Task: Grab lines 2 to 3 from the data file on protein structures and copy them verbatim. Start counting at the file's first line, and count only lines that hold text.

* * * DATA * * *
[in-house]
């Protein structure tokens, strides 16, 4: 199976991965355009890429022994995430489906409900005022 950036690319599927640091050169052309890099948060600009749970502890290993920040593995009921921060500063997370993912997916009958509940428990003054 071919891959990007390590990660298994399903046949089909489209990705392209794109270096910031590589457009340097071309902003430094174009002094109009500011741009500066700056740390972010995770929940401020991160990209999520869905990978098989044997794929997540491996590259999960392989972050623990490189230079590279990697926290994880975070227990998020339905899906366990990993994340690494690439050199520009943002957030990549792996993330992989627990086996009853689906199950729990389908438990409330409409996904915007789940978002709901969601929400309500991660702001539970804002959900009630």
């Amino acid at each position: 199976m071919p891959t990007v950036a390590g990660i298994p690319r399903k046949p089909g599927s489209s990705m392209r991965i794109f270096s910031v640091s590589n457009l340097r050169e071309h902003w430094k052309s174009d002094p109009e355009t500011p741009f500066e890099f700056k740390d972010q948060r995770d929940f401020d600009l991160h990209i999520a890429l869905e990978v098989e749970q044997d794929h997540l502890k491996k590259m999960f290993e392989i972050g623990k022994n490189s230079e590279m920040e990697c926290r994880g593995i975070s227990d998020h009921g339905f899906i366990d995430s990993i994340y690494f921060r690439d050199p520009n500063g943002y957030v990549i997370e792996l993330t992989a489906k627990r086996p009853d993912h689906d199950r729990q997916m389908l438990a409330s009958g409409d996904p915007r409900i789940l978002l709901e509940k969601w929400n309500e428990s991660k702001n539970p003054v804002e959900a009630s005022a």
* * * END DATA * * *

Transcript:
């Protein structure tokens, strides 16, 4: 199976991965355009890429022994995430489906409900005022 950036690319599927640091050169052309890099948060600009749970502890290993920040593995009921921060500063997370993912997916009958509940428990003054 071919891959990007390590990660298994399903046949089909489209990705392209794109270096910031590589457009340097071309902003430094174009002094109009500011741009500066700056740390972010995770929940401020991160990209999520869905990978098989044997794929997540491996590259999960392989972050623990490189230079590279990697926290994880975070227990998020339905899906366990990993994340690494690439050199520009943002957030990549792996993330992989627990086996009853689906199950729990389908438990409330409409996904915007789940978002709901969601929400309500991660702001539970804002959900009630």
């Amino acid at each position: 199976m071919p891959t990007v950036a390590g990660i298994p690319r399903k046949p089909g599927s489209s990705m392209r991965i794109f270096s910031v640091s590589n457009l340097r050169e071309h902003w430094k052309s174009d002094p109009e355009t500011p741009f500066e890099f700056k740390d972010q948060r995770d929940f401020d600009l991160h990209i999520a890429l869905e990978v098989e749970q044997d794929h997540l502890k491996k590259m999960f290993e392989i972050g623990k022994n490189s230079e590279m920040e990697c926290r994880g593995i975070s227990d998020h009921g339905f899906i366990d995430s990993i994340y690494f921060r690439d050199p520009n500063g943002y957030v990549i997370e792996l993330t992989a489906k627990r086996p009853d993912h689906d199950r729990q997916m389908l438990a409330s009958g409409d996904p915007r409900i789940l978002l709901e509940k969601w929400n309500e428990s991660k702001n539970p003054v804002e959900a009630s005022a």